It was my intention with this blog series to amplify the voices of those around me who have something to say about racism.
As a white person, who grew up as part of the majority race in the United States, I have privilege that I have benefitted from, even though I didn’t ask for it. It’s my responsibility, as a white person, who is inherently part of the problem of systemic racism, to educate myself and to uplift voices of color.
When I started this project, I wanted to bring light to the problem of racism around the world. It doesn’t just happen in the United States, it happens almost everywhere. Many people who share the same color of skin as me, don’t see a problem, because they’ve not experienced it. They don’t feel it and they don’t think critically enough to understand what systemic racism is.
I have been blessed to be able to travel the world and meet many beautiful people from many places. Meeting different people from all sorts of different backgrounds has been able to expand my mind so much. I wanted to be able to share this human wisdom with others.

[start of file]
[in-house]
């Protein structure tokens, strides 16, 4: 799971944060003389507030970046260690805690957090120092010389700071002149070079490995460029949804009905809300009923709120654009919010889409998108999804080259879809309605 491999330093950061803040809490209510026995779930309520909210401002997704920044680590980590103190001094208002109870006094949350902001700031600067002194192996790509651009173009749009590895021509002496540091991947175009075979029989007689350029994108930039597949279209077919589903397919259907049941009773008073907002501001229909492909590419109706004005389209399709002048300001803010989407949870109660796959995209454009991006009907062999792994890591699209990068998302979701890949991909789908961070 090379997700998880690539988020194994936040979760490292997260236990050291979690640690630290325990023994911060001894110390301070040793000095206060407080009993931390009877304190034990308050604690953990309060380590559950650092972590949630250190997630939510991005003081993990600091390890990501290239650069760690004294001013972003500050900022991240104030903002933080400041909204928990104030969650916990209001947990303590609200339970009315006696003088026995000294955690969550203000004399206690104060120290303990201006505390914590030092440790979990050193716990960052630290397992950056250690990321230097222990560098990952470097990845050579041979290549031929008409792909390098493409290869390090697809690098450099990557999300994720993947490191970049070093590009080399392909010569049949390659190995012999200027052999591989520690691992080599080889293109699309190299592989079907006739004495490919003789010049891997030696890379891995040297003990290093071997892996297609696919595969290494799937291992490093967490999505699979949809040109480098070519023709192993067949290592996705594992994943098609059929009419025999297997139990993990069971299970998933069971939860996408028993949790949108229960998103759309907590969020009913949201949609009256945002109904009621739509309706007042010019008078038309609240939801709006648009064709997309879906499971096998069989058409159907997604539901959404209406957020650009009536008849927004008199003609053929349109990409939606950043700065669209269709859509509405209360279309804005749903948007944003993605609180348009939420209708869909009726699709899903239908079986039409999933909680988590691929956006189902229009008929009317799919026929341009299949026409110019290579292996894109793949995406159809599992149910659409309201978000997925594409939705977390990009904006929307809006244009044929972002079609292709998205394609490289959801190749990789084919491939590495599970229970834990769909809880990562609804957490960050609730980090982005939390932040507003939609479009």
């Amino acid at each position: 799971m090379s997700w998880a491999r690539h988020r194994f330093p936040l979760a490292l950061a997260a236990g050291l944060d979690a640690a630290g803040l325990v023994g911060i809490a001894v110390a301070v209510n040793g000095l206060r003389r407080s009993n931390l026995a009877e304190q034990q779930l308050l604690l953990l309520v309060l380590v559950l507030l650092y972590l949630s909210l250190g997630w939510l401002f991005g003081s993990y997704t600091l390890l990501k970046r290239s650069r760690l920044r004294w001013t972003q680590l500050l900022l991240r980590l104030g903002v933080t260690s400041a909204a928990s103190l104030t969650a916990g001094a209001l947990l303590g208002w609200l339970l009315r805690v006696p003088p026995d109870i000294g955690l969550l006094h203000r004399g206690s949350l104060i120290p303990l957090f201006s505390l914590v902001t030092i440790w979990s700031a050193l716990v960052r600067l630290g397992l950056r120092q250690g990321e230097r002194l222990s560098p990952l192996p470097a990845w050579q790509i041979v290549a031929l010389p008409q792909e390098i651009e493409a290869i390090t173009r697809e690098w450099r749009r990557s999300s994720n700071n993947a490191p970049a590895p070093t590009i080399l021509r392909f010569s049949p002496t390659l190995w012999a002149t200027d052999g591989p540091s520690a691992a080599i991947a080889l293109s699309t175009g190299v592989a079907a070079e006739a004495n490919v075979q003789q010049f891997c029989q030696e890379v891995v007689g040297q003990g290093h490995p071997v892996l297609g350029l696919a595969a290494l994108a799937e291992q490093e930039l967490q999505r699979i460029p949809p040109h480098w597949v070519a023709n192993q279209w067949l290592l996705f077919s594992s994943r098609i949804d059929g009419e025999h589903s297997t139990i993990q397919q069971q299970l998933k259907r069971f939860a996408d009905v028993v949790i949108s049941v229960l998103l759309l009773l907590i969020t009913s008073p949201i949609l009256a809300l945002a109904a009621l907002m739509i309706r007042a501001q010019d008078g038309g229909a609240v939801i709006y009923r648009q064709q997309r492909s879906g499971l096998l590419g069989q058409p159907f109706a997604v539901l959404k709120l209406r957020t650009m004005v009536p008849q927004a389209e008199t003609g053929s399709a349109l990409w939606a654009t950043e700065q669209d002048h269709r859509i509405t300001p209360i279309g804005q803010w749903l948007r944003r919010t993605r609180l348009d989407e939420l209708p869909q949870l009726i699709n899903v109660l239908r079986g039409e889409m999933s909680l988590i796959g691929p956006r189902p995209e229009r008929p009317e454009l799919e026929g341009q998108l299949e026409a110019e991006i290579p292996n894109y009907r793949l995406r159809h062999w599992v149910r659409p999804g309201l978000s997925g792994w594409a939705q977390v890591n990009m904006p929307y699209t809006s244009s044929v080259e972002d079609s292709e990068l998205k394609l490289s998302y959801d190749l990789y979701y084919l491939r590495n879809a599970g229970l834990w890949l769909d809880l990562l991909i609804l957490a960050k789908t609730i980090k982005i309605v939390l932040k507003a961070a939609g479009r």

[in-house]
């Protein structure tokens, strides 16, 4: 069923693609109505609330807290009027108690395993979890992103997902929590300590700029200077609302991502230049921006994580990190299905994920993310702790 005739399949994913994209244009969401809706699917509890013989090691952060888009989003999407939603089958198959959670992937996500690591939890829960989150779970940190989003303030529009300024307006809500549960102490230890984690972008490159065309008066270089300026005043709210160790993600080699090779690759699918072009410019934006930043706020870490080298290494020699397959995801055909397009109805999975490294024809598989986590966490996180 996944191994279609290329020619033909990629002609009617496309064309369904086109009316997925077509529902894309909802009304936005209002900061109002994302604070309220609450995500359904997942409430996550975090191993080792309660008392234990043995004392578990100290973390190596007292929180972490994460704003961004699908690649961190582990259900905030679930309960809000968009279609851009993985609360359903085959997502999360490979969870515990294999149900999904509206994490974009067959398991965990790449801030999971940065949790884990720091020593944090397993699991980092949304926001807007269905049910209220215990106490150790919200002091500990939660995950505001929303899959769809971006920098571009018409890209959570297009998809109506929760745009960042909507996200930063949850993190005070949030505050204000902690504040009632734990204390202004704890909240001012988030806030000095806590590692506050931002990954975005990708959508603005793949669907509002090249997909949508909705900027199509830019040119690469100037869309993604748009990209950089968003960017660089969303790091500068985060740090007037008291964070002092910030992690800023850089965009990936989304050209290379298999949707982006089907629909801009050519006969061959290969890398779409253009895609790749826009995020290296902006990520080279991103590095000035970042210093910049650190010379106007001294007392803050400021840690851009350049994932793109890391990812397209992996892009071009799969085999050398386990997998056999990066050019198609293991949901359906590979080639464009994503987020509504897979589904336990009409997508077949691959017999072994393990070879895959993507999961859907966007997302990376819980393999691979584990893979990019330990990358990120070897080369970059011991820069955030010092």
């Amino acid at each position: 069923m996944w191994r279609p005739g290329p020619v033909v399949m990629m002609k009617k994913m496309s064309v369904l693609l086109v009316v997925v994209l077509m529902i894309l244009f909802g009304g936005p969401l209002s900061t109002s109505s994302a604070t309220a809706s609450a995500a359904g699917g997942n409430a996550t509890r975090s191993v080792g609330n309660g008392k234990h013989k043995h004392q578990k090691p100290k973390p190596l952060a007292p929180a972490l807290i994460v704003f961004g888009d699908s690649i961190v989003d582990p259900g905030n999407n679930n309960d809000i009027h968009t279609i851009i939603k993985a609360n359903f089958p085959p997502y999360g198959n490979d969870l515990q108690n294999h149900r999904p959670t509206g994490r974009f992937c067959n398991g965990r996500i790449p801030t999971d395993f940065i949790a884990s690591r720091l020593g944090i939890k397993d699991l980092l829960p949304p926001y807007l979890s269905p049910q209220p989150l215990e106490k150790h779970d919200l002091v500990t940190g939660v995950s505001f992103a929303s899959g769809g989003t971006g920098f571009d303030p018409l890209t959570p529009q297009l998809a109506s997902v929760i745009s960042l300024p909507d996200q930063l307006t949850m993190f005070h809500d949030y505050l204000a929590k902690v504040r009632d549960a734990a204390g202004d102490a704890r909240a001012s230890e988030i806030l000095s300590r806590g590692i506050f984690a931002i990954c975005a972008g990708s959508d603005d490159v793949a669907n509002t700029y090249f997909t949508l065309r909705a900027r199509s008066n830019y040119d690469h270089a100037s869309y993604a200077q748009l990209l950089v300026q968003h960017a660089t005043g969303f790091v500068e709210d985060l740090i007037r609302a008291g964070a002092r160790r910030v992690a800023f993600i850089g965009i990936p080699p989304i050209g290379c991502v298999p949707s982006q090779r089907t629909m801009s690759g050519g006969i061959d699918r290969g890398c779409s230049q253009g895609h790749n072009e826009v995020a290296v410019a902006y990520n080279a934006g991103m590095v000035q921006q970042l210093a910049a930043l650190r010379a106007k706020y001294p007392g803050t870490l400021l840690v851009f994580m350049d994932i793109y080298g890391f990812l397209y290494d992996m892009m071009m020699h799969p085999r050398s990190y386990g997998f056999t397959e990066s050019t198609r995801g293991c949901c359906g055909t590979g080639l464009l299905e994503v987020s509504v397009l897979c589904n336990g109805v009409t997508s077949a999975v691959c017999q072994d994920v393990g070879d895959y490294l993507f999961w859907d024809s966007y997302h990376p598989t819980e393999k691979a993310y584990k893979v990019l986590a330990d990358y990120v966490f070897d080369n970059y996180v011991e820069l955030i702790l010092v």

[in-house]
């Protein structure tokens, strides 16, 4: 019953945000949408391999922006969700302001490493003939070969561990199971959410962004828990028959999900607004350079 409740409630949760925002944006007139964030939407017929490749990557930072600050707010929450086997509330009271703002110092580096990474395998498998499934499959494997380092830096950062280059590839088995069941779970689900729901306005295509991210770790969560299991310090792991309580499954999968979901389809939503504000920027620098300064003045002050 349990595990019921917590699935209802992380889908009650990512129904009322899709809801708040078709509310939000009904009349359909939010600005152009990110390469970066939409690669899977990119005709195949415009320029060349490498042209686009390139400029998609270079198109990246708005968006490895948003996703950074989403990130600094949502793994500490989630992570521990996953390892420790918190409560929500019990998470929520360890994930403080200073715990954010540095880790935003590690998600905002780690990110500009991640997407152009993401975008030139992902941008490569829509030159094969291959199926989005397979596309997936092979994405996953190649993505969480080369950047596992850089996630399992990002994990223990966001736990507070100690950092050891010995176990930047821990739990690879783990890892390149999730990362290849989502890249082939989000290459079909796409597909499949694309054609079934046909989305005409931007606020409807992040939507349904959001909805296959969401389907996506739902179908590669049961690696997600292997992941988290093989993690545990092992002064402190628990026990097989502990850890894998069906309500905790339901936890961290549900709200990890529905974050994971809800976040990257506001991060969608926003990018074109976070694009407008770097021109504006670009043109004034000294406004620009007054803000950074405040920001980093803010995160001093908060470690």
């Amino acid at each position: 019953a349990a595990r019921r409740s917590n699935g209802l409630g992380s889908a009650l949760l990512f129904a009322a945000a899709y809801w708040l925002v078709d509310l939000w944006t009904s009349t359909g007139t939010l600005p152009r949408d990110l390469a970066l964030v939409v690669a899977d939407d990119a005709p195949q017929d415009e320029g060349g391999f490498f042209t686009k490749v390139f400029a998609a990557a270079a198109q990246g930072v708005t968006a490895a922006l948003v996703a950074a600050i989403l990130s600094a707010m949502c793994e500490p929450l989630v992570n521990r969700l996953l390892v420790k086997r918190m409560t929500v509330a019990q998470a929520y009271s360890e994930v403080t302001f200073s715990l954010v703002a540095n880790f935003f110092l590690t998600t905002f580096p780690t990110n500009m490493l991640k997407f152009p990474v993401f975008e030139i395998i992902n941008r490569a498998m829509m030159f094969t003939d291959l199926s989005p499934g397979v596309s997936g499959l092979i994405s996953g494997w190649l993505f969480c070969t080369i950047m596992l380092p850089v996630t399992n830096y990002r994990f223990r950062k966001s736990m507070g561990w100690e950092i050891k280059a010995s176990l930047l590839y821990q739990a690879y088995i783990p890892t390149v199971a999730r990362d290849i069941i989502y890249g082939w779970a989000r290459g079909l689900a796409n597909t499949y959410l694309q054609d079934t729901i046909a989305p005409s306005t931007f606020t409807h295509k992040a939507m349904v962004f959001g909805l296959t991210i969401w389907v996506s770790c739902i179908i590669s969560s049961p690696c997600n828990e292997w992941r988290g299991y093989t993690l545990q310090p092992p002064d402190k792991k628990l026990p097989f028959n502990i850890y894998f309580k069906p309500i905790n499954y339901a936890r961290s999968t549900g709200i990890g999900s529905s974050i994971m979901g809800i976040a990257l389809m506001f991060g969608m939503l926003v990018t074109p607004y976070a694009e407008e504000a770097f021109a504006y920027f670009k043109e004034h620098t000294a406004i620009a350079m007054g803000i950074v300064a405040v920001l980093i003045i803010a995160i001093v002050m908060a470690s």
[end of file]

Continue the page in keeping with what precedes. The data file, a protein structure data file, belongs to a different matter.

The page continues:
A big thank you to all the gorgeous folks who took the time to talk to me and do these interviews. White folks cannot expect people of color to do the educating for us on racism, and we cannot expect conversations like these to be available whenever we want to educate ourselves. I recognize that this is a huge service on the part of the speakers, and I am grateful for it.
I encourage you, especially if you are white, to continue to educate yourself by reading books and investing in resources that already exist. Some resources that I find particularly helpful:
So You Want to Talk About Race by Ijeoma Oluo
Anti-Racism Daily newsletter
The 13th documentary